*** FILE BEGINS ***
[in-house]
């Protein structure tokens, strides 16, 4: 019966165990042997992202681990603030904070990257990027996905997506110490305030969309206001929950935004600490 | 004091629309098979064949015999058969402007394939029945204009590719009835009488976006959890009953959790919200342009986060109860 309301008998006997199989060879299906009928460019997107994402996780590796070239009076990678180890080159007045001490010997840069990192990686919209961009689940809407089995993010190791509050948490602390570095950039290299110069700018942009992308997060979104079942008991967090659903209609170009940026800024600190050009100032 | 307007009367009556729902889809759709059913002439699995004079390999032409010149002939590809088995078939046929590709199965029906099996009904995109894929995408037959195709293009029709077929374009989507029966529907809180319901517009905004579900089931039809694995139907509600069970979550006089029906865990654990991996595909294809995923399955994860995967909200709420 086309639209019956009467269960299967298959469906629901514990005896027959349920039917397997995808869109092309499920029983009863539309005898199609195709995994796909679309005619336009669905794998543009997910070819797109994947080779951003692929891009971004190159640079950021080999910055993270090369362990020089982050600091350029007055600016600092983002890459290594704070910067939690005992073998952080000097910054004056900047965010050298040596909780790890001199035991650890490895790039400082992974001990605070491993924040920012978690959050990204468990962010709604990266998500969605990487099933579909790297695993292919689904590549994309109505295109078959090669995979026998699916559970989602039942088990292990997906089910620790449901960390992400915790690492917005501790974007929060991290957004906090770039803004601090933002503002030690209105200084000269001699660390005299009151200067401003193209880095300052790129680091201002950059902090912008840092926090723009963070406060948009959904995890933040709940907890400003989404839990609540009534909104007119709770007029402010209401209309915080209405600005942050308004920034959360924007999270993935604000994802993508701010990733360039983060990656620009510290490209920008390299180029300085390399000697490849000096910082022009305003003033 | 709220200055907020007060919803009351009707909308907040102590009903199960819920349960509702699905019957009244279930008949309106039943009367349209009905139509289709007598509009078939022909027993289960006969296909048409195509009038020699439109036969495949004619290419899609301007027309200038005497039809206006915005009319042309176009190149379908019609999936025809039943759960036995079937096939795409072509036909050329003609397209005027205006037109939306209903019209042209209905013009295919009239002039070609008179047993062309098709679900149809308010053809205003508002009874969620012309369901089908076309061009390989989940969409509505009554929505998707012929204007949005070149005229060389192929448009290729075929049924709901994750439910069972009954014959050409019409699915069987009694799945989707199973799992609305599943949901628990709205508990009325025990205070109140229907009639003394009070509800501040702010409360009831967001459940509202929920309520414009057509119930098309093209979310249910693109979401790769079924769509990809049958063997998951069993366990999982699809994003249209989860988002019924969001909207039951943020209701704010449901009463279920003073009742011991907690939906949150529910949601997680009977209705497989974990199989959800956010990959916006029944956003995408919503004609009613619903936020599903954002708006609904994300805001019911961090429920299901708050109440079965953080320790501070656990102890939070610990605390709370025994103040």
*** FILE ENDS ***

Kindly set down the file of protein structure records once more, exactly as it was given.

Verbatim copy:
[in-house]
């Protein structure tokens, strides 16, 4: 019966165990042997992202681990603030904070990257990027996905997506110490305030969309206001929950935004600490 | 004091629309098979064949015999058969402007394939029945204009590719009835009488976006959890009953959790919200342009986060109860 309301008998006997199989060879299906009928460019997107994402996780590796070239009076990678180890080159007045001490010997840069990192990686919209961009689940809407089995993010190791509050948490602390570095950039290299110069700018942009992308997060979104079942008991967090659903209609170009940026800024600190050009100032 | 307007009367009556729902889809759709059913002439699995004079390999032409010149002939590809088995078939046929590709199965029906099996009904995109894929995408037959195709293009029709077929374009989507029966529907809180319901517009905004579900089931039809694995139907509600069970979550006089029906865990654990991996595909294809995923399955994860995967909200709420 086309639209019956009467269960299967298959469906629901514990005896027959349920039917397997995808869109092309499920029983009863539309005898199609195709995994796909679309005619336009669905794998543009997910070819797109994947080779951003692929891009971004190159640079950021080999910055993270090369362990020089982050600091350029007055600016600092983002890459290594704070910067939690005992073998952080000097910054004056900047965010050298040596909780790890001199035991650890490895790039400082992974001990605070491993924040920012978690959050990204468990962010709604990266998500969605990487099933579909790297695993292919689904590549994309109505295109078959090669995979026998699916559970989602039942088990292990997906089910620790449901960390992400915790690492917005501790974007929060991290957004906090770039803004601090933002503002030690209105200084000269001699660390005299009151200067401003193209880095300052790129680091201002950059902090912008840092926090723009963070406060948009959904995890933040709940907890400003989404839990609540009534909104007119709770007029402010209401209309915080209405600005942050308004920034959360924007999270993935604000994802993508701010990733360039983060990656620009510290490209920008390299180029300085390399000697490849000096910082022009305003003033 | 709220200055907020007060919803009351009707909308907040102590009903199960819920349960509702699905019957009244279930008949309106039943009367349209009905139509289709007598509009078939022909027993289960006969296909048409195509009038020699439109036969495949004619290419899609301007027309200038005497039809206006915005009319042309176009190149379908019609999936025809039943759960036995079937096939795409072509036909050329003609397209005027205006037109939306209903019209042209209905013009295919009239002039070609008179047993062309098709679900149809308010053809205003508002009874969620012309369901089908076309061009390989989940969409509505009554929505998707012929204007949005070149005229060389192929448009290729075929049924709901994750439910069972009954014959050409019409699915069987009694799945989707199973799992609305599943949901628990709205508990009325025990205070109140229907009639003394009070509800501040702010409360009831967001459940509202929920309520414009057509119930098309093209979310249910693109979401790769079924769509990809049958063997998951069993366990999982699809994003249209989860988002019924969001909207039951943020209701704010449901009463279920003073009742011991907690939906949150529910949601997680009977209705497989974990199989959800956010990959916006029944956003995408919503004609009613619903936020599903954002708006609904994300805001019911961090429920299901708050109440079965953080320790501070656990102890939070610990605390709370025994103040």